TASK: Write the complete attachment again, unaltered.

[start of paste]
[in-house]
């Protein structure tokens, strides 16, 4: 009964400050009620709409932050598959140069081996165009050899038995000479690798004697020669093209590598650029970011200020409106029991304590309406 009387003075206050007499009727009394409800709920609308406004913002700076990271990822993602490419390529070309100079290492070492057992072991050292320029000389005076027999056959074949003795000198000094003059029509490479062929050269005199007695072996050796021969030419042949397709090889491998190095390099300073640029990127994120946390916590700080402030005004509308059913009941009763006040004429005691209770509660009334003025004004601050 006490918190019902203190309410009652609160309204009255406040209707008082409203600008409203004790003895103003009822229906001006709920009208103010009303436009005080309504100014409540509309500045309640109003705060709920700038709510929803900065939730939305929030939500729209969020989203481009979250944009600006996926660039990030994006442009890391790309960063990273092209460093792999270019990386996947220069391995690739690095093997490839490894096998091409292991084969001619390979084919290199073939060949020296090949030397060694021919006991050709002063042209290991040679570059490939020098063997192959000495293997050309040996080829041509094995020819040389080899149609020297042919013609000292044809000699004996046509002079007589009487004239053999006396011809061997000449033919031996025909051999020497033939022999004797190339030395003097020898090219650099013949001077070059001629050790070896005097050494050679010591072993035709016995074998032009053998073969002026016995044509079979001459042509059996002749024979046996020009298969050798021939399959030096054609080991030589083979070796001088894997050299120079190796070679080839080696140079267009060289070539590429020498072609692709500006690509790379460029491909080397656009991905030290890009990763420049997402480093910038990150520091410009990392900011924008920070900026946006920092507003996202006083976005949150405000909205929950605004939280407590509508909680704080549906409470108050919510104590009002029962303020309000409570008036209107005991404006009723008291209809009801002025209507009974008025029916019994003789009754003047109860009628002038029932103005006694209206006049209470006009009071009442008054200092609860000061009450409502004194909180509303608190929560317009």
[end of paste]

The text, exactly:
[in-house]
């Protein structure tokens, strides 16, 4: 009964400050009620709409932050598959140069081996165009050899038995000479690798004697020669093209590598650029970011200020409106029991304590309406 009387003075206050007499009727009394409800709920609308406004913002700076990271990822993602490419390529070309100079290492070492057992072991050292320029000389005076027999056959074949003795000198000094003059029509490479062929050269005199007695072996050796021969030419042949397709090889491998190095390099300073640029990127994120946390916590700080402030005004509308059913009941009763006040004429005691209770509660009334003025004004601050 006490918190019902203190309410009652609160309204009255406040209707008082409203600008409203004790003895103003009822229906001006709920009208103010009303436009005080309504100014409540509309500045309640109003705060709920700038709510929803900065939730939305929030939500729209969020989203481009979250944009600006996926660039990030994006442009890391790309960063990273092209460093792999270019990386996947220069391995690739690095093997490839490894096998091409292991084969001619390979084919290199073939060949020296090949030397060694021919006991050709002063042209290991040679570059490939020098063997192959000495293997050309040996080829041509094995020819040389080899149609020297042919013609000292044809000699004996046509002079007589009487004239053999006396011809061997000449033919031996025909051999020497033939022999004797190339030395003097020898090219650099013949001077070059001629050790070896005097050494050679010591072993035709016995074998032009053998073969002026016995044509079979001459042509059996002749024979046996020009298969050798021939399959030096054609080991030589083979070796001088894997050299120079190796070679080839080696140079267009060289070539590429020498072609692709500006690509790379460029491909080397656009991905030290890009990763420049997402480093910038990150520091410009990392900011924008920070900026946006920092507003996202006083976005949150405000909205929950605004939280407590509508909680704080549906409470108050919510104590009002029962303020309000409570008036209107005991404006009723008291209809009801002025209507009974008025029916019994003789009754003047109860009628002038029932103005006694209206006049209470006009009071009442008054200092609860000061009450409502004194909180509303608190929560317009």